# Partial Differentiation

• Oct 15th 2009, 04:33 PM
Aryth
Partial Differentiation
A function $f(x,y,z)$ is called homogeneous of degree n if $f(tx,ty,tz) = t^nf(x,y,z)$. For example, $z^2\ln{\left(\frac{x}{y}\right)}$ is homogeneous of degree 2 since

$(tz)^2\ln{\left(\frac{tx}{ty}\right)} = t^2\left(x^2\ln{\frac{x}{y}}\right)$

Euler's theorem on homogeneous functions says that if $f$ is homogeneous of degree n, then

$x\frac{\partial{f}}{\partial{x}} + y\frac{\partial{f}}{\partial{y}} + z\frac{\partial{f}}{\partial{z}} = nf$

Prove this theorem.

Can someone just get me started?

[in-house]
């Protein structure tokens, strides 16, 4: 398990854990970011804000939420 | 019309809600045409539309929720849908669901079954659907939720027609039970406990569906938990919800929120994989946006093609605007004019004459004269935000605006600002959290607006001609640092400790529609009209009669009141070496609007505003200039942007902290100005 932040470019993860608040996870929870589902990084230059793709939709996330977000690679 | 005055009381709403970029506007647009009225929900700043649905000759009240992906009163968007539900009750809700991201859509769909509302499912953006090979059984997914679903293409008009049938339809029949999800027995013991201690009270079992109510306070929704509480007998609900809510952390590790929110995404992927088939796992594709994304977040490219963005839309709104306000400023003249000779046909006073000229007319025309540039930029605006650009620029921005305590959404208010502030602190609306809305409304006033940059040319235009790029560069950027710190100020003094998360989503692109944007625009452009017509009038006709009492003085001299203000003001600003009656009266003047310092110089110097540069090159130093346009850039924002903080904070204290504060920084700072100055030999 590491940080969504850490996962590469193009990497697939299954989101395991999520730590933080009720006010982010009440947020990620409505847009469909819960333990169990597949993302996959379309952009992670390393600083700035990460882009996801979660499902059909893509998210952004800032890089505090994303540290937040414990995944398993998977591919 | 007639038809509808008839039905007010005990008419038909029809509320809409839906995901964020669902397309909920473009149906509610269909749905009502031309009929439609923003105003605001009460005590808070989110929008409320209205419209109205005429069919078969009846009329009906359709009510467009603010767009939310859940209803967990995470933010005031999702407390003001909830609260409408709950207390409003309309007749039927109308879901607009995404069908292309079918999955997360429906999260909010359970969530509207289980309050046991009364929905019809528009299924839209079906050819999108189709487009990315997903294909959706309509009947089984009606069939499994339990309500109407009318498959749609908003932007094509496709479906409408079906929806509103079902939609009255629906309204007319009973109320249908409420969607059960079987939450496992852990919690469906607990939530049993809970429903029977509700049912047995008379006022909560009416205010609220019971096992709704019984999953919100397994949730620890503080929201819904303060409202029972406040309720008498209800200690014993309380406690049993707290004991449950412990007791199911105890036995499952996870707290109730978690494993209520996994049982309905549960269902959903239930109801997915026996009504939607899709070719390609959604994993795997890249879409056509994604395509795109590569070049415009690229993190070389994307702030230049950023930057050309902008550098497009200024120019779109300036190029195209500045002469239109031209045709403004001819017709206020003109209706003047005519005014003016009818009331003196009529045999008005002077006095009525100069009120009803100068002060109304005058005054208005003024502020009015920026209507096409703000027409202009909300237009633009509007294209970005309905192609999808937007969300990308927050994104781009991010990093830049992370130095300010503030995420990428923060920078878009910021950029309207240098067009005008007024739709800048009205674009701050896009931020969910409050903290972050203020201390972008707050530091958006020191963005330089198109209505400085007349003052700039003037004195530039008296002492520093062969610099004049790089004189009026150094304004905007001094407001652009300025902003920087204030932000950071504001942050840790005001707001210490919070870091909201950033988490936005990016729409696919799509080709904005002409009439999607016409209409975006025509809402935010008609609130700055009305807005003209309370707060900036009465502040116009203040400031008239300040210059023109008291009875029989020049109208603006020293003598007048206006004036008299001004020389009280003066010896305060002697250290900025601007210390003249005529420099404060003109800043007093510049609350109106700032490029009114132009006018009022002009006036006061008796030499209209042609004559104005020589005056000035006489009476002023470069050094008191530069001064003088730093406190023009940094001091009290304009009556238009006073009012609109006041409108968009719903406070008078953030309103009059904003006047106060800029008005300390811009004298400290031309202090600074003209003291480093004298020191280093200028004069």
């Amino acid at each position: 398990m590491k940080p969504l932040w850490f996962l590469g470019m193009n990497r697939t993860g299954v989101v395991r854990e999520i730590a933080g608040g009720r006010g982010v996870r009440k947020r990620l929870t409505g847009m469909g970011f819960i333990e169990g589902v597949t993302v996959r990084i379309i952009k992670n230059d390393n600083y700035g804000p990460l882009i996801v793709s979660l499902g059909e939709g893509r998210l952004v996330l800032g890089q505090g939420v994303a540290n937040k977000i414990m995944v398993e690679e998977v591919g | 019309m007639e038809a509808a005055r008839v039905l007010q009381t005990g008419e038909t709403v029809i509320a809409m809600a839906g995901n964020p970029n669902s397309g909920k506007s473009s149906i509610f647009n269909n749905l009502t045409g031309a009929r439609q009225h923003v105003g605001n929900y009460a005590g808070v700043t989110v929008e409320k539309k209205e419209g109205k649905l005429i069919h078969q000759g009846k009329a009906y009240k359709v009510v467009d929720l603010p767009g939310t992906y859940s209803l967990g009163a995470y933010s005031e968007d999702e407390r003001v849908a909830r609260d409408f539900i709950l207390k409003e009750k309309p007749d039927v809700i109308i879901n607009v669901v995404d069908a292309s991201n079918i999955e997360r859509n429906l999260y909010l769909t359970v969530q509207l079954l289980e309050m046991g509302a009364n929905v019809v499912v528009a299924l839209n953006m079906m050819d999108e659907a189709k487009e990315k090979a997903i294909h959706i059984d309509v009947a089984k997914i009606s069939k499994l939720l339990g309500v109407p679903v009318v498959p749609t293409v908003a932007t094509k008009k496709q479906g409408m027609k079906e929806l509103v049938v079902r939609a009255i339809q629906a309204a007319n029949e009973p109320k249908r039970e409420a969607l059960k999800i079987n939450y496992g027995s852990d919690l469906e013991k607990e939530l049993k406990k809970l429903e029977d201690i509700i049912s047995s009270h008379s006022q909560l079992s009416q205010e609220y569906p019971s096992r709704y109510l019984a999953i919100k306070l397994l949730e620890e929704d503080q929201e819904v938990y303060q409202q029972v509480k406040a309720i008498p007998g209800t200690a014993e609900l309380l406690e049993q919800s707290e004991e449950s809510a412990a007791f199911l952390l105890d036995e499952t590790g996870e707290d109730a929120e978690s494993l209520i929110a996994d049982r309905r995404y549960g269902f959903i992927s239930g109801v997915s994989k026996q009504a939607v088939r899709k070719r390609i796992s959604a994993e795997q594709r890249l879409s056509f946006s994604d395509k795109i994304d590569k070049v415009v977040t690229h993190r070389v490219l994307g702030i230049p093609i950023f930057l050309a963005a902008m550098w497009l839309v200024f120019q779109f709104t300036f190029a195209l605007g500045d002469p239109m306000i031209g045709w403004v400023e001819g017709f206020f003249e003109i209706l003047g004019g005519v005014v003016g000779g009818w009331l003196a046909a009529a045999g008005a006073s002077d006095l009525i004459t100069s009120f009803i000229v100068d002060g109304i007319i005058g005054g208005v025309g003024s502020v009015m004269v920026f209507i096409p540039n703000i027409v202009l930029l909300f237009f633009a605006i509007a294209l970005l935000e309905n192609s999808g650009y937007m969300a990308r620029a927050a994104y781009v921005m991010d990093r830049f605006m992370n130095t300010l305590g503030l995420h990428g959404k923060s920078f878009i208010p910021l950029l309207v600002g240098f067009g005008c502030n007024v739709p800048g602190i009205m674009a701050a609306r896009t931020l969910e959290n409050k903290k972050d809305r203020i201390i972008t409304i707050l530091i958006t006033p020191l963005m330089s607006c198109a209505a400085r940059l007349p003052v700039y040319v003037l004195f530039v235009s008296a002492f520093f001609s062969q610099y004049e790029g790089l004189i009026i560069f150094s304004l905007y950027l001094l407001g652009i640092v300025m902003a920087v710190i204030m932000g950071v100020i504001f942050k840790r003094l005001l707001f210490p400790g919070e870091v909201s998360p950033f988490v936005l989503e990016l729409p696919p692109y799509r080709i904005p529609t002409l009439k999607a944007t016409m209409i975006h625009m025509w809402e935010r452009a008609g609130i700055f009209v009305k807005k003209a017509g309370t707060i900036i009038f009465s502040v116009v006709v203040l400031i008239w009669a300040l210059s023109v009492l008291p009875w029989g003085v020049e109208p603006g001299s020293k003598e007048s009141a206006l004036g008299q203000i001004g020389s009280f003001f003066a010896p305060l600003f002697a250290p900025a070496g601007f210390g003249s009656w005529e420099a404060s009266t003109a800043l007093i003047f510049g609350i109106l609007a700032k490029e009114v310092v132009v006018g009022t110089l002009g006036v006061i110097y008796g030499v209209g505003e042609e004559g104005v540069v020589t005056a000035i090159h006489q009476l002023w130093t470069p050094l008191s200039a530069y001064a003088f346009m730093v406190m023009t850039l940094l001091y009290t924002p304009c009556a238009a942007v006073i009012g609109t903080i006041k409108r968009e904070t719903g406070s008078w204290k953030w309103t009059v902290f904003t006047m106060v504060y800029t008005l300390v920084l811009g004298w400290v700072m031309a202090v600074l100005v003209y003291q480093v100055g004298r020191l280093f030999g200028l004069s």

• Oct 15th 2009, 11:40 PM
Opalg
Quote:

Originally Posted by Aryth
A function $f(x,y,z)$ is called homogeneous of degree n if $f(tx,ty,tz) = t^nf(x,y,z)$. For example, $z^2\ln{\left(\frac{x}{y}\right)}$ is homogeneous of degree 2 since

$(tz)^2\ln{\left(\frac{tx}{ty}\right)} = t^2\left(x^2\ln{\frac{x}{y}}\right)$

Euler's theorem on homogeneous functions says that if $f$ is homogeneous of degree n, then

$x\frac{\partial{f}}{\partial{x}} + y\frac{\partial{f}}{\partial{y}} + z\frac{\partial{f}}{\partial{z}} = nf$

Prove this theorem.

Can someone just get me started?

Differentiate both sides of the equation $f(tx,ty,tz) = t^nf(x,y,z)$ with respect to t, using the chain rule. Then put t=1.